“If someone is born as a human, then it should be their choice to stay human. It is not to be seen as an antithesis to transhumanism, but rather a complementary idea that accepts the technologies accepted by transhumanism and disagrees on how often they should be used. The cishumanist believes in the idea of human identity and refuses to give it up.”
To which they’d have every right to make that choice. But again, I ask, isn’t that the Transhumanist way anyways? I could be wrong here, in which case I’d ask anyone to prove so, but I’ve yet to see or read any Transhumanist argue for forced enhancements on people who would otherwise wish to remain human. Ashley also attempts to compare “Cishumanism” with cisgender identity, but then I find this to be hazardous thinking, since it would give weight to the erroneous idea that cisgender individuals are in anyway being “oppressed” from their right to remain cisgender. There is no transgender plot to force cisgender people to change their identity, just as there’s no Transhumanist plot to force “Cishumanists” (read: humans) to change their nature.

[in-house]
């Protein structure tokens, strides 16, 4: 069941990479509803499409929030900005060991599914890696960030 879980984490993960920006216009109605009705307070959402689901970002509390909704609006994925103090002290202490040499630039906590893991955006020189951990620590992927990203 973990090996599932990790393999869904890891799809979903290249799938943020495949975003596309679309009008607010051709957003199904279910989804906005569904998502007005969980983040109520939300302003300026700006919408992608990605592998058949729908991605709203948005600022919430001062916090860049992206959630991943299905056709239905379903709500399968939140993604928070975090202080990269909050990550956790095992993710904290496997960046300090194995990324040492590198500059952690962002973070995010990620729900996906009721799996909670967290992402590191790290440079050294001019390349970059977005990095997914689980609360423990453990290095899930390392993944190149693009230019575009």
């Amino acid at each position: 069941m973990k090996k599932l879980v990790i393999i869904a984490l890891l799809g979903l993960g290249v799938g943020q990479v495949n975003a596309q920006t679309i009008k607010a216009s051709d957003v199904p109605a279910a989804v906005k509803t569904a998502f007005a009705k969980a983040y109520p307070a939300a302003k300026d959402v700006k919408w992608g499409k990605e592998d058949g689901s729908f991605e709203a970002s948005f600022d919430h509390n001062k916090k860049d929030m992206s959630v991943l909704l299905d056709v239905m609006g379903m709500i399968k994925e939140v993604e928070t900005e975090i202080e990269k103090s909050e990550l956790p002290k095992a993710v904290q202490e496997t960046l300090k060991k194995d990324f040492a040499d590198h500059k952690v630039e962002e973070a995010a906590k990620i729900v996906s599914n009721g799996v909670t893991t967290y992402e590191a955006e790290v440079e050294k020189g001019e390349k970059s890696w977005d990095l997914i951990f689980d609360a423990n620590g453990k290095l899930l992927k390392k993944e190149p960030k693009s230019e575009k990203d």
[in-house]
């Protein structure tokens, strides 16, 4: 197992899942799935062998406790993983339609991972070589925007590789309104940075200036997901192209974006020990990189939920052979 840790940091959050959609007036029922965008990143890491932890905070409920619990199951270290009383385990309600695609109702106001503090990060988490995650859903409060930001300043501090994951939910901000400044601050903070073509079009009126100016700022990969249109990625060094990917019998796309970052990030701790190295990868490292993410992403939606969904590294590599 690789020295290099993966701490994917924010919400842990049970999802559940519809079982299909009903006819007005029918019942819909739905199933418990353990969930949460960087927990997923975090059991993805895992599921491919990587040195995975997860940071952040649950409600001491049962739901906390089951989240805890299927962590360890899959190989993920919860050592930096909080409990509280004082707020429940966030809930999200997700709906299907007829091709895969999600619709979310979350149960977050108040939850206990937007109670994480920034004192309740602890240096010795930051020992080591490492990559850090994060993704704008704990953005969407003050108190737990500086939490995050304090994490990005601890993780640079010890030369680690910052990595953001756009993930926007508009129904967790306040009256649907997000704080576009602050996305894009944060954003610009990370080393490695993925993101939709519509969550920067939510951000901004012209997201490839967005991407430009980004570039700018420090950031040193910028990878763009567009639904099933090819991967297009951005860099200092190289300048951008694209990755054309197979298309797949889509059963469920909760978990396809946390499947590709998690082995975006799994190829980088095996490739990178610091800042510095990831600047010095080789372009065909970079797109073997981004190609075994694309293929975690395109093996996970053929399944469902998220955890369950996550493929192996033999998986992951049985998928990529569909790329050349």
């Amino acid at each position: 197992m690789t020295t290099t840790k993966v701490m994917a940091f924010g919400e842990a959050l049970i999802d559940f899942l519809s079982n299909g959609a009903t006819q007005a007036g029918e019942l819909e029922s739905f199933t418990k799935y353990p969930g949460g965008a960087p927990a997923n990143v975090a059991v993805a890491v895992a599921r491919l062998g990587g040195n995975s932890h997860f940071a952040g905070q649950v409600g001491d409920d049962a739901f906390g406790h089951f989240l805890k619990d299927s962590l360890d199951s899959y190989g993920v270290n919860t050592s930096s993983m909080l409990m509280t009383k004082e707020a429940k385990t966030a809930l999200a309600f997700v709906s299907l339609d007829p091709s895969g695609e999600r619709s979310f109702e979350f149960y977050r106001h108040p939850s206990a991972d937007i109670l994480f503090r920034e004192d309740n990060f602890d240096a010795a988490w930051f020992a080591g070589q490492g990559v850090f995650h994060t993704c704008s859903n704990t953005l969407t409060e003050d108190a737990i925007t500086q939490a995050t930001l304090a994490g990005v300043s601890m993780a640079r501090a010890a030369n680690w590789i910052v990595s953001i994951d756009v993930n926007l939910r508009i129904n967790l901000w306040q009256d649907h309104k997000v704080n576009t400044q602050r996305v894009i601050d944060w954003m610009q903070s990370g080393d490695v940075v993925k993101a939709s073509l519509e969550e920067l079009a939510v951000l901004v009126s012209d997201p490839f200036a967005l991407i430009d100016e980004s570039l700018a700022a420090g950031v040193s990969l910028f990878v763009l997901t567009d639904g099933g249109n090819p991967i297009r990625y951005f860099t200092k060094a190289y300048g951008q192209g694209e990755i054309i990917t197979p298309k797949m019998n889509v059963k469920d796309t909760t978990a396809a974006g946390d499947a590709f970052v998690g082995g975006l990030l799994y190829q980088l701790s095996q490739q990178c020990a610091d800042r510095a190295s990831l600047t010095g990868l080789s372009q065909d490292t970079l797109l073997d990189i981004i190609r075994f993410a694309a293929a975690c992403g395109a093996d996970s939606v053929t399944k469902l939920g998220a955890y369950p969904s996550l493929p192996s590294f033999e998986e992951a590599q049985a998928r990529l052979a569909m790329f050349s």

Other than that, however, what Ashley is calling for is nothing more than the right for humans to decide whether or not to maintain their humanity. To which I agree. In fact, most, if not all, Transhumanists would agree as well. In 1993 philosopher Max More argued for the very same thing, coining it “morphological freedom.” Since then, it’s become a basic tenet to the Transhumanist mindset. What is morphological freedom? It’s the basic civil right for each individual to decide, through informed consent, whether or not they wish to enhance, and if so, by whatever means they so desire, i.e. surgery, genetic engineering, nanotechnology, etc.
Since this is a common idea we all who call ourselves Transhumanists agree upon, why even attempt at calling for a new, confusing term such as “Cishumanism”? I can only speculate, which I’d rather not do. So I’ll leave that up for everyone else to ponder on, or for the author to try and explain better on a later date.
“Needs” and “Wants”
One other problem I found in Ashley’s article wasn’t so much that I felt he was wrong, but rather that he wasn’t considering the complexity of matters. According to Ashley: